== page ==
Antimicrobial carbon nanodots: photodynamic inactivation and dark antimicrobial effects on bacteria by brominated carbon nanodots†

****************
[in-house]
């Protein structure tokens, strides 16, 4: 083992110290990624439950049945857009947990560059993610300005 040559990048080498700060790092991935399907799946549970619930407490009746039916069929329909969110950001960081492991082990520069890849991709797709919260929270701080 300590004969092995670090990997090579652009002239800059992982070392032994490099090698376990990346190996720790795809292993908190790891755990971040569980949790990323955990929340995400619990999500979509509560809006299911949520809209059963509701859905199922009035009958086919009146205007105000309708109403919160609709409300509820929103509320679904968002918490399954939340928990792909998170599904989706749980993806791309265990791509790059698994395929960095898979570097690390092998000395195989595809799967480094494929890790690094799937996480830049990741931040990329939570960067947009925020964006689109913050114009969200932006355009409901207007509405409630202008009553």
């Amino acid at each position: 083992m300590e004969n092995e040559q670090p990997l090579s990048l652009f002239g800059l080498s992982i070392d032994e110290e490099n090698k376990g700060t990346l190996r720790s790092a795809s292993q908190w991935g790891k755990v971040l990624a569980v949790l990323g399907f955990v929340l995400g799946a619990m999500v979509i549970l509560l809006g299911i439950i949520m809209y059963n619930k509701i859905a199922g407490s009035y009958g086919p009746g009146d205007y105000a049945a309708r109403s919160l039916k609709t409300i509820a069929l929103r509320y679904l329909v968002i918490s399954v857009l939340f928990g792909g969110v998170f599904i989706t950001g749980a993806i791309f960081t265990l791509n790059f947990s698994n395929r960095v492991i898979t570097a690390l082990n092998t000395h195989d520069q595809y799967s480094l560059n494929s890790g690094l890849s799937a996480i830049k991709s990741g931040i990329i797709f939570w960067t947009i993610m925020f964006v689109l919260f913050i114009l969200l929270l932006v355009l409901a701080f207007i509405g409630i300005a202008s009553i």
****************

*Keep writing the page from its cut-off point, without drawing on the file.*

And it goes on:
The evolving threat of antibiotic resistance development in pathogenic bacteria necessitates the continued cultivation of new technologies and agents to mitigate associated negative health impacts globally. It is no surprise that infection prevention and control are cited by the Centers for Disease Control and Prevention (CDC) as two routes for combating this dangerous trend. One technology that has gained great research interest is antimicrobial photodynamic inactivation of bacteria, or APDI. This technique permits controllable activation of antimicrobial effects by combining specific light excitation with the photodynamic properties of a photosensitizer; when activated, the photosensitizer generates reactive oxygen species (ROS) from molecular oxygen via either a type I (electron transfer) or type II (energy transfer) pathway. These species subsequently inflict oxidative damage on nearby bacteria, resulting in suppressed growth and cell death. To date, small molecule photosensitizers have been developed, yet the scalability of these as widespread sterilization agents is limited due to complex and costly synthetic procedures. Herein we report the use of brominated carbon nanodots (BrCND) as new photosensitizers for APDI. These combustion byproducts are easily and inexpensively collected; incorporation of bromine into the nanodot permits photosensitization effects that are not inherent to the carbon nanodot structure alone—a consequence of triplet character gained by the heavy atom effect. BrCND demonstrate both type I and type II photosensitization under UV-A irradiation, and furthermore are shown to have significant antimicrobial effects against both Gram-negative Escherichia coli and Gram-positive Staphylococcus aureus and Listeria monocytogenes as well. A mechanism of “dark” toxicity is additionally reported; the pH-triggered release of reactive nitrogen species is detected from a carbon nanodot structure for the first time. The results described present the BrCND structure as a competitive new antimicrobial agent for controllable sterilization of bacteria.